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California’s ‘clean truck’ mandate has heavy implications for ag

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California leads the nation in agricultural commodities produced, but it’s also leading the nation in its bid to move from diesel-powered trucks to electric power. The California Air Resources Board has hashed a new plan to require trucking fleets in the state to switch from diesel to electric power by 2040. 

Just last year, California shipped over 11 million tons of agricultural commodities in refrigerated trucks, according to the U.S. Department of Agriculture’s quarterly reports — and the reports don’t even include livestock, grains, or trucking from Mexico to California. Under the new proposal, manufacturers won’t be able to sell trucks fueled by diesel or gasoline in California starting in 2024. 

Over 1.8 million heavy-duty trucks on California’s roads will be affected. The unknowns may have heavy implications for supply chains, the cost of new trucks, and the limited number of charging stations. Also, a promise for challenges will be the limited range of these vehicles — especially when transporting livestock. Currently, electric truck prices are ranging from two to three times the cost of conventional diesel vehicles. Meanwhile, the range for electric trucks is just 100 to 200 miles between charges.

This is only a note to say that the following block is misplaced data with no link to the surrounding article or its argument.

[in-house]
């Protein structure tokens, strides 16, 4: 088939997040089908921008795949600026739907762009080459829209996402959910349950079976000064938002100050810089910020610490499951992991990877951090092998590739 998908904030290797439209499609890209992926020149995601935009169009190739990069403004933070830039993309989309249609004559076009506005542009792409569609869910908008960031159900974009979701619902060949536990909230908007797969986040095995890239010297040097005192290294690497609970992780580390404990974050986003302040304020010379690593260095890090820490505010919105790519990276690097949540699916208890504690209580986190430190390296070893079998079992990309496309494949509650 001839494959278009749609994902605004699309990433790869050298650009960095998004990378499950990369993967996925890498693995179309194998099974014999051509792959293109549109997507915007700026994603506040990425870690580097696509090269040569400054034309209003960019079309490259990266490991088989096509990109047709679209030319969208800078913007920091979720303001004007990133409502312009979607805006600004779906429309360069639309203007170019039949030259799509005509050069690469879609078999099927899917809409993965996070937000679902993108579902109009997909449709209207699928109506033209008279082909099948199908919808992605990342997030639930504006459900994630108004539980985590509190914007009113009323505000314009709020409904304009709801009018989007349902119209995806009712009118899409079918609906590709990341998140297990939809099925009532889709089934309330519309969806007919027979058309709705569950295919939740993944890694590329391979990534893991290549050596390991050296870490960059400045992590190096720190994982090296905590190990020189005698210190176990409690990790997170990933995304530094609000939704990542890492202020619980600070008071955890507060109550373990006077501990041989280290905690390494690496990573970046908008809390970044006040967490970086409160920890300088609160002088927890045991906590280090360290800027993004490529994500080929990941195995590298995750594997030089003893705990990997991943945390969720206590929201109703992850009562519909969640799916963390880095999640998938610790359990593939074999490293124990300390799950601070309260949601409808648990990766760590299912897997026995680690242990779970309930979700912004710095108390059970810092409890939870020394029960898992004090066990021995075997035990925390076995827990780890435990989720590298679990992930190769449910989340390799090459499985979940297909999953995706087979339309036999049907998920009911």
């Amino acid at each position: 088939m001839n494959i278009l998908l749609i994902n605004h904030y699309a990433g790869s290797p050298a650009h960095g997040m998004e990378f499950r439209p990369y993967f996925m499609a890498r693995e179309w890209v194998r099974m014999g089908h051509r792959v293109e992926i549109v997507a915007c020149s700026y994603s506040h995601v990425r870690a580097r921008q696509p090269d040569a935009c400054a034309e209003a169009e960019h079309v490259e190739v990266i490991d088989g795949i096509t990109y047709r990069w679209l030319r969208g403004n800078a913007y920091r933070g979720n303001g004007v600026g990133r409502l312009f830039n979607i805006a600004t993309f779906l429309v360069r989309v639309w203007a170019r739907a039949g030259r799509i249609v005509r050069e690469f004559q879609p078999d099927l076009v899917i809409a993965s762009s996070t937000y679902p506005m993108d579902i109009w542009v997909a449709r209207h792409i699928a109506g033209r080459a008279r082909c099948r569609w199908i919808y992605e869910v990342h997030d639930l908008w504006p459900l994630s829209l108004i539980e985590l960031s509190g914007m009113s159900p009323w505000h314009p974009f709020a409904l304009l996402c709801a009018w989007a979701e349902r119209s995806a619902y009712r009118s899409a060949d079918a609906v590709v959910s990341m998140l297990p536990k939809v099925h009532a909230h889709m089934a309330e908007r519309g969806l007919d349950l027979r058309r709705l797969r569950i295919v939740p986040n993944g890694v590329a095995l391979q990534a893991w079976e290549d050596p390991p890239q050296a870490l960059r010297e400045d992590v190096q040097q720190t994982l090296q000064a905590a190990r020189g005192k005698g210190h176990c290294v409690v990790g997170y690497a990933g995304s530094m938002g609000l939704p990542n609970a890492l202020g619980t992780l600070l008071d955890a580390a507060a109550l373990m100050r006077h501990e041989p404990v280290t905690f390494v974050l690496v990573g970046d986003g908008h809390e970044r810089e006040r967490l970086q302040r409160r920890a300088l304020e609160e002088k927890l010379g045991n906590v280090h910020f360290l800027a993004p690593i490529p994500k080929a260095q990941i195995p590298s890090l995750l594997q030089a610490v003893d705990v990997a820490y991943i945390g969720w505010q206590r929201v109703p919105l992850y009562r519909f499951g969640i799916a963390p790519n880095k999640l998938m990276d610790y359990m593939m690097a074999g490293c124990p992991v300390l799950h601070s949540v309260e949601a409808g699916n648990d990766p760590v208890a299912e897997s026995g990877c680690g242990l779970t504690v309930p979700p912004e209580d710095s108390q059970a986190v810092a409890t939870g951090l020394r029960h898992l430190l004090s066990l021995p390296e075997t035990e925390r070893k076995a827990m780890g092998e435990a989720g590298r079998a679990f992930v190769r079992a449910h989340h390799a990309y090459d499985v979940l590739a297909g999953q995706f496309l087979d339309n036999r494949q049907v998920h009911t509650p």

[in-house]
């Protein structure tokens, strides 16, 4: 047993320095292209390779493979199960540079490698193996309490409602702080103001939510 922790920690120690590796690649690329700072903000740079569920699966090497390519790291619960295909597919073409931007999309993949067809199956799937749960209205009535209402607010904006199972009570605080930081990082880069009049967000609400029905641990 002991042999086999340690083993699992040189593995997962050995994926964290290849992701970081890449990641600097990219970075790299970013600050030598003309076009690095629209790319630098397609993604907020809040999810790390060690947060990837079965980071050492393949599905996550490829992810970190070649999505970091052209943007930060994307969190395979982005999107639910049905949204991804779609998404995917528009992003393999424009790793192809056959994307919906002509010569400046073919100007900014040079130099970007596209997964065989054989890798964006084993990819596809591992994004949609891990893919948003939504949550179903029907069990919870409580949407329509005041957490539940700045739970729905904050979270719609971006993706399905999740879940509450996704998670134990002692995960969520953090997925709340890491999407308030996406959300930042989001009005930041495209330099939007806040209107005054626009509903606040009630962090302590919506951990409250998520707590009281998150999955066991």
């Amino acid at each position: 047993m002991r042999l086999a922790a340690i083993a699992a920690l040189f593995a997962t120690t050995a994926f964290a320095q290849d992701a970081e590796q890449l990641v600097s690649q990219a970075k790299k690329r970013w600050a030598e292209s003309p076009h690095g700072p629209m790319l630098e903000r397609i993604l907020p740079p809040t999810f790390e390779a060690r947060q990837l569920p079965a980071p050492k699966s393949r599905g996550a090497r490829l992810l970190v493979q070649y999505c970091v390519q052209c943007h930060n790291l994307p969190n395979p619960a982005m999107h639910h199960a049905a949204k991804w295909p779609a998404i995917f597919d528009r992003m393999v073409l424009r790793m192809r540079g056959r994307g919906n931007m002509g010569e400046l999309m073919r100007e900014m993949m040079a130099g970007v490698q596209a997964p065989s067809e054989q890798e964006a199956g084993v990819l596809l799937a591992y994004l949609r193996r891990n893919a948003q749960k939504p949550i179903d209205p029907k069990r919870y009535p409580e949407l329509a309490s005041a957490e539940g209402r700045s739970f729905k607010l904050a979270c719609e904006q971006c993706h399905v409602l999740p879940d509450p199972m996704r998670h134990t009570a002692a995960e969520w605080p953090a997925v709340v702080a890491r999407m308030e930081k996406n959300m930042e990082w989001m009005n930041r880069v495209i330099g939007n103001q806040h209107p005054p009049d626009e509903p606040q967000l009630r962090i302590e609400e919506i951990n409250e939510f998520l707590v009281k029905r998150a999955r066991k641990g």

In addition, electric models currently on the market require four hours to charge. During California’s harvesting season, truckers work long days and the drives often include rural locations without access to charging stations. The numbers don’t really add up. 

Today, California gets about two-thirds of its electricity from thermal and non-renewable sources, including natural gas and nuclear.

The plan also aims to have medium- and heavy-duty trucks entering ports and railyards to be zero emission, and even more rapidly, that state and local government fleets be so by 2027.

According to the California Trucking Association, California would need to install 336 chargers every week until 2035 to be able to meet charging demands for trucks. Chargers are just the beginning of making the new proposal work — an additional 65 megawatts each week need to be supplied by the power grid to support an additional 290,000 electric trucks.

California may be putting the cart before the horse. The announcement of this new proposal comes on the heels of a power grid in California that struggled to handle late-summer heat waves. Assemblywoman Blanca Rubio pointed out that the state is already importing nearly 30 percent of its power needs. 

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